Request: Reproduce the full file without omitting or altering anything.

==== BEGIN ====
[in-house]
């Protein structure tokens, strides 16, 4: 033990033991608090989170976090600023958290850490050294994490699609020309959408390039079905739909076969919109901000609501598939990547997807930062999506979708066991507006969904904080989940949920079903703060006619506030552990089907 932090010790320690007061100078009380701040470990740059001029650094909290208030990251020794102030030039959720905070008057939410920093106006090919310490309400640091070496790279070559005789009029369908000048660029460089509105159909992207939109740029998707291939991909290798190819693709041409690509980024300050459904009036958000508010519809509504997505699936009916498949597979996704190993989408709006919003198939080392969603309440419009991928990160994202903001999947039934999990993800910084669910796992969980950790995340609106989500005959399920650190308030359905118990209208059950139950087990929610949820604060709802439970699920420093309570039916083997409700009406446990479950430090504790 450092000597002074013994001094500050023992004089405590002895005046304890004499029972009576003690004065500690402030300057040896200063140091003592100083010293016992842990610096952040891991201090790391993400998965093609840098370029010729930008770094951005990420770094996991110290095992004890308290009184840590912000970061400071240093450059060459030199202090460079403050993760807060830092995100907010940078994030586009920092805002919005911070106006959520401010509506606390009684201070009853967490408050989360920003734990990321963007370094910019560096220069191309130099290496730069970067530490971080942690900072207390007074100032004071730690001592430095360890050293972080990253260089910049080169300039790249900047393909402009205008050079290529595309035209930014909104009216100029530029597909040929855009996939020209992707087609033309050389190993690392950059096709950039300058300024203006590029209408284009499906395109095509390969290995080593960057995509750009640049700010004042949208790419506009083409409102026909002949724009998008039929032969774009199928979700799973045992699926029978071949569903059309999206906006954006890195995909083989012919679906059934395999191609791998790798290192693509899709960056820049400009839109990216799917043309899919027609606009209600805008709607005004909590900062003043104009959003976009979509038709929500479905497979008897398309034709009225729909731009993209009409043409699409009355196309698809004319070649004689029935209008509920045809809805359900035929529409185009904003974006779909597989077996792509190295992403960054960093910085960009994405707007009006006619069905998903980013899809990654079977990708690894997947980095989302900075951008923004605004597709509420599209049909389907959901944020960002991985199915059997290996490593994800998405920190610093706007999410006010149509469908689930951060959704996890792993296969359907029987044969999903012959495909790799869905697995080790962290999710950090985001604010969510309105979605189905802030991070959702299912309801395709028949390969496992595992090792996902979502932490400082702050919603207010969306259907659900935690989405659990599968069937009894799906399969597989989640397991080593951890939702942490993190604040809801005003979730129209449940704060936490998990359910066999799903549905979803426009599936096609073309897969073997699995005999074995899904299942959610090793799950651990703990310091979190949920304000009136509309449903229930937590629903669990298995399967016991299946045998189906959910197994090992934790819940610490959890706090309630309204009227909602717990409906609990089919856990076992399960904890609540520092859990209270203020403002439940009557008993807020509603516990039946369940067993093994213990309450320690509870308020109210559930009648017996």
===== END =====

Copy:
[in-house]
């Protein structure tokens, strides 16, 4: 033990033991608090989170976090600023958290850490050294994490699609020309959408390039079905739909076969919109901000609501598939990547997807930062999506979708066991507006969904904080989940949920079903703060006619506030552990089907 932090010790320690007061100078009380701040470990740059001029650094909290208030990251020794102030030039959720905070008057939410920093106006090919310490309400640091070496790279070559005789009029369908000048660029460089509105159909992207939109740029998707291939991909290798190819693709041409690509980024300050459904009036958000508010519809509504997505699936009916498949597979996704190993989408709006919003198939080392969603309440419009991928990160994202903001999947039934999990993800910084669910796992969980950790995340609106989500005959399920650190308030359905118990209208059950139950087990929610949820604060709802439970699920420093309570039916083997409700009406446990479950430090504790 450092000597002074013994001094500050023992004089405590002895005046304890004499029972009576003690004065500690402030300057040896200063140091003592100083010293016992842990610096952040891991201090790391993400998965093609840098370029010729930008770094951005990420770094996991110290095992004890308290009184840590912000970061400071240093450059060459030199202090460079403050993760807060830092995100907010940078994030586009920092805002919005911070106006959520401010509506606390009684201070009853967490408050989360920003734990990321963007370094910019560096220069191309130099290496730069970067530490971080942690900072207390007074100032004071730690001592430095360890050293972080990253260089910049080169300039790249900047393909402009205008050079290529595309035209930014909104009216100029530029597909040929855009996939020209992707087609033309050389190993690392950059096709950039300058300024203006590029209408284009499906395109095509390969290995080593960057995509750009640049700010004042949208790419506009083409409102026909002949724009998008039929032969774009199928979700799973045992699926029978071949569903059309999206906006954006890195995909083989012919679906059934395999191609791998790798290192693509899709960056820049400009839109990216799917043309899919027609606009209600805008709607005004909590900062003043104009959003976009979509038709929500479905497979008897398309034709009225729909731009993209009409043409699409009355196309698809004319070649004689029935209008509920045809809805359900035929529409185009904003974006779909597989077996792509190295992403960054960093910085960009994405707007009006006619069905998903980013899809990654079977990708690894997947980095989302900075951008923004605004597709509420599209049909389907959901944020960002991985199915059997290996490593994800998405920190610093706007999410006010149509469908689930951060959704996890792993296969359907029987044969999903012959495909790799869905697995080790962290999710950090985001604010969510309105979605189905802030991070959702299912309801395709028949390969496992595992090792996902979502932490400082702050919603207010969306259907659900935690989405659990599968069937009894799906399969597989989640397991080593951890939702942490993190604040809801005003979730129209449940704060936490998990359910066999799903549905979803426009599936096609073309897969073997699995005999074995899904299942959610090793799950651990703990310091979190949920304000009136509309449903229930937590629903669990298995399967016991299946045998189906959910197994090992934790819940610490959890706090309630309204009227909602717990409906609990089919856990076992399960904890609540520092859990209270203020403002439940009557008993807020509603516990039946369940067993093994213990309450320690509870308020109210559930009648017996």